Cartooning with Code and Randomness

None of these artworks were drawn by hand. They were all made by writing my own computer code. The code combines shapes and colors into cartoon figures, scenes, and designs. Using random numbers gives surprising, unpredictable variations.

I've used my code to make comic strips, art prints, large wall installations, endless animated drawings, and instant, randomly generated code art sketchbooks, filled with hundreds of cartoon patterns and landscapes.

While code can easily make abstract designs, I like the added challenge of designing with cartoon figures, scenes, and other cartoon elements.

Years ago, I wanted my computer to draw comics for me automatically. Even if it drew mechanical nonsense stories, I wanted it to surprise me.

I had to learn a little programming. Soon, I found endless ideas for new randomly generated artworks, and a totally addictive art-making process. If you try it, don't say I didn't warn you.

code art prints

These are single large format prints, done for various art shows. They were all drawn by custom PostScript code I wrote. Acrobat Distiller converted the randomly-generated art to PDF files for printing.

digital color print, 22x33 inches
A newspaper color "Sunday Comics" page layout. The balloon text, artwork, and colors were all chosen randomly. Some of the section titles were random. I chose the page's title and programmed this specific page layout. The idea of doing a random "Sunday Comics" page goes back to my earliest vision of random comics.

digital color print, 22x33 inches
A newspaper daily comics page layout. Each section of the page uses different random procedures.

digital color print, 48x17 inches
The print has many cartoon characters in rows, fading into the distance. Each character mutates from the previous one.

black and white laser print, 51x88 inches wall installation, on 6 sheets by 8 sheets of paper

The large face is a non-random drawing I converted to pixels in Photoshop. My program used each pixel's gray value to make a smaller random face -- there are 3888 faces. Some are better likenesses than others. I haven't found any that are alike.

49 POSITIONS, 2009
digital color print, 12x12 inches
For Accident Gallery's erotic art show.


code art animations


PostScript code, running in GhostScript (Mac Classic OS)

This program, running on a computer in the gallery, writes and draws random comics and cartoon art onscreen endlessly. The colors, compositions, poses, words and sentences change constantly. Because it uses random combinations of many basic parts, you will probably never see the same drawing twice. It's hypnotic.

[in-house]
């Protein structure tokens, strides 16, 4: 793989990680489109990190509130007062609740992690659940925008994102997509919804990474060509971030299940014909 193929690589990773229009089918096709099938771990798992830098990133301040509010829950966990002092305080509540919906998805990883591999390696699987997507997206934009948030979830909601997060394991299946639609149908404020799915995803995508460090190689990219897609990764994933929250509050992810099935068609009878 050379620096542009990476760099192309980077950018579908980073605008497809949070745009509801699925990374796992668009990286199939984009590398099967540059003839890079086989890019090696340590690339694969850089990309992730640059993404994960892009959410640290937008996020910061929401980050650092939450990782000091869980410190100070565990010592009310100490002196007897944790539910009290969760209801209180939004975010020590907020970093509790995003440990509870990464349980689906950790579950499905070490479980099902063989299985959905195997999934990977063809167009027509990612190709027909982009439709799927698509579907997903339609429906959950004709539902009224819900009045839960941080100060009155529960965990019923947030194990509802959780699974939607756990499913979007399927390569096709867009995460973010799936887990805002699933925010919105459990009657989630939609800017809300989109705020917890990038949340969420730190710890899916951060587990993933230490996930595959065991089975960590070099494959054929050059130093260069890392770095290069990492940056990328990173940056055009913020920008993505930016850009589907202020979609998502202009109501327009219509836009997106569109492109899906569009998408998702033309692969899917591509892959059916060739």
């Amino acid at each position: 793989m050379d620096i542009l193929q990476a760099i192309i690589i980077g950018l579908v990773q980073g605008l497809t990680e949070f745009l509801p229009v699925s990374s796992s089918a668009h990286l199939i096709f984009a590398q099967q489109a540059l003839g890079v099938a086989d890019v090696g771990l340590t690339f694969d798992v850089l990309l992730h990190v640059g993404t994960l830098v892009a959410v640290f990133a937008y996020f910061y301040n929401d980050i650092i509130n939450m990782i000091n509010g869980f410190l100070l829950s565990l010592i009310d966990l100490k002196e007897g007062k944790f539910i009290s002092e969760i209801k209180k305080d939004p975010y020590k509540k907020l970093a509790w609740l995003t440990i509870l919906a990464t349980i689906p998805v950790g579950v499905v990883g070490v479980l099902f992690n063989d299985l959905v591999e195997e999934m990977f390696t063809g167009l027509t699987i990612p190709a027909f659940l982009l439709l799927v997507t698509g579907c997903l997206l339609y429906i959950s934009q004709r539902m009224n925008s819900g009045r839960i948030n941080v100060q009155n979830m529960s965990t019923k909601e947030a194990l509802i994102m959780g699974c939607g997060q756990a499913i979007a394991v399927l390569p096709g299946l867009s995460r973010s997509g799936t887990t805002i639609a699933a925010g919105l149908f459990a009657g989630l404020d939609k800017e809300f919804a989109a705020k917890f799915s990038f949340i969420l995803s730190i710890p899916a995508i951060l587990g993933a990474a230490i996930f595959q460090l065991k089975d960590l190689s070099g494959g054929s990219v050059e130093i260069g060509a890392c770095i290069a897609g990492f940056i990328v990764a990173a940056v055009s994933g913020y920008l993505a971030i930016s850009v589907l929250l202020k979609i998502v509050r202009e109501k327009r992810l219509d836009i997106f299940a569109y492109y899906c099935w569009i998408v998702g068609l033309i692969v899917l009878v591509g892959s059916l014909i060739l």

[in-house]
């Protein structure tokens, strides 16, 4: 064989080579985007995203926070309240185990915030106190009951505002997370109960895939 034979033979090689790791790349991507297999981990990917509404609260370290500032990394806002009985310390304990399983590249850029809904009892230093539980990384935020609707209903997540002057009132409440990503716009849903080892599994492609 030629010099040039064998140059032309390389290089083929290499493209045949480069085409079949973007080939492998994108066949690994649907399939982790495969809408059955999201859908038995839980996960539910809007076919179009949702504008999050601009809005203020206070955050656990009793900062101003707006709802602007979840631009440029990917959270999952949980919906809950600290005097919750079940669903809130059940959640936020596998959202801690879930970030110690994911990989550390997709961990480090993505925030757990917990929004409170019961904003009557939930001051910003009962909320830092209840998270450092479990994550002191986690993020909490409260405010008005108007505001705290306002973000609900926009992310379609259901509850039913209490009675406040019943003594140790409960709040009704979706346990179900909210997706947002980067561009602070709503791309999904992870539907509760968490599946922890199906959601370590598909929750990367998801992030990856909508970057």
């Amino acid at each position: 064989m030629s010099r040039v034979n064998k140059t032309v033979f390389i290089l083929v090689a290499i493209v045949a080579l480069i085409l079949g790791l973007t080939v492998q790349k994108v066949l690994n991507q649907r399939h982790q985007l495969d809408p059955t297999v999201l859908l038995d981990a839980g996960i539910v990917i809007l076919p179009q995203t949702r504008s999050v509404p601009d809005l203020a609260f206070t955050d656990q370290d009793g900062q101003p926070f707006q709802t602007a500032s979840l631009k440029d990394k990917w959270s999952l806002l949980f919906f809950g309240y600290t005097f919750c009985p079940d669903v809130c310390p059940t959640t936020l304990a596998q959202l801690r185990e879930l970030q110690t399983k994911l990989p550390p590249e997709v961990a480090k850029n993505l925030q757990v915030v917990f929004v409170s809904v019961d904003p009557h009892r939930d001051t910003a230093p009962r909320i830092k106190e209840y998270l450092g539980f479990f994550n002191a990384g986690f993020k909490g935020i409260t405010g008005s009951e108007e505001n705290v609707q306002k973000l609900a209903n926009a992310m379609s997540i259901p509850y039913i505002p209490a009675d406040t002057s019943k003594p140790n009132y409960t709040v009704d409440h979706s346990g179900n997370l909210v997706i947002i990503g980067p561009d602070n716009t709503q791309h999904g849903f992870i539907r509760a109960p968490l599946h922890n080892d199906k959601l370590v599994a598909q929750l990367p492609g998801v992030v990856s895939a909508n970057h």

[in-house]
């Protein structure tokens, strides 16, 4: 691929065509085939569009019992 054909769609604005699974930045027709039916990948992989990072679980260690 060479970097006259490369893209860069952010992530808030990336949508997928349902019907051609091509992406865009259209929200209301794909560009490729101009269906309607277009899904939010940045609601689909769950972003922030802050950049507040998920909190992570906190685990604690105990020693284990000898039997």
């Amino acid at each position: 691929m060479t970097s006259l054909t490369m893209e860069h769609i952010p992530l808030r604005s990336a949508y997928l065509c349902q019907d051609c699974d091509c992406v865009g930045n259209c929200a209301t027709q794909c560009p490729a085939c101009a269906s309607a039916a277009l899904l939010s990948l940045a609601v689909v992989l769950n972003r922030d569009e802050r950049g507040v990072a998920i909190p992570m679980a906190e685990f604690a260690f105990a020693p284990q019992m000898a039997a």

An 8 minute segment from RAN DUM LOOP 1999, on YouTube:



Instant Code Art Sketchbooks

Starting in 2010, I adapted my RAN DUM LOOP code to make a series of instant digital sketchbooks, each one filled with cartoon patterns, designs, landscapes, or comics.

After I spend a few days or weeks testing, revising, and re-organizing the code, it randomly generates a book in a few minutes. I have the code make several covers, so I can choose the one I like best.

I use online printers Blurb, Lulu, or Viovio to make one copy of the book, in a square hardcover format, 7, 8.5, or 12 inches square. Page counts range from 120 to 440.

For each sketchbook page, the code randomly chooses:
a color scheme,
a drawing style,
a page layout,
and a drawing procedure,
to draw varying faces, figures, scenes, things, or abstractions. Because there are so many possible combinations, I never know what it will draw next. I always look forward to seeing the printed sketchbook arrive.

RAN DUM 1 -- Code Art Compilation

(see RAN DUM 1 inside pages)

RAN DUM 1 is a compilation and catalog reproducing several code art prints, some experimental pieces, and early randomly-generated digital comics. Everything was drawn by writing custom PostScript code. I wrote a brief essay about working with randomness, and how the more complex works grew from the earlier, simpler ones.

RAN DUM 1 is full-color, 28 pages (including covers), 8.5 x 11 inches. First published in 2005, in an edition of 200 copies. The second printing of RAN DUM 1 is now available for $15.00 US from Shipping is extra.

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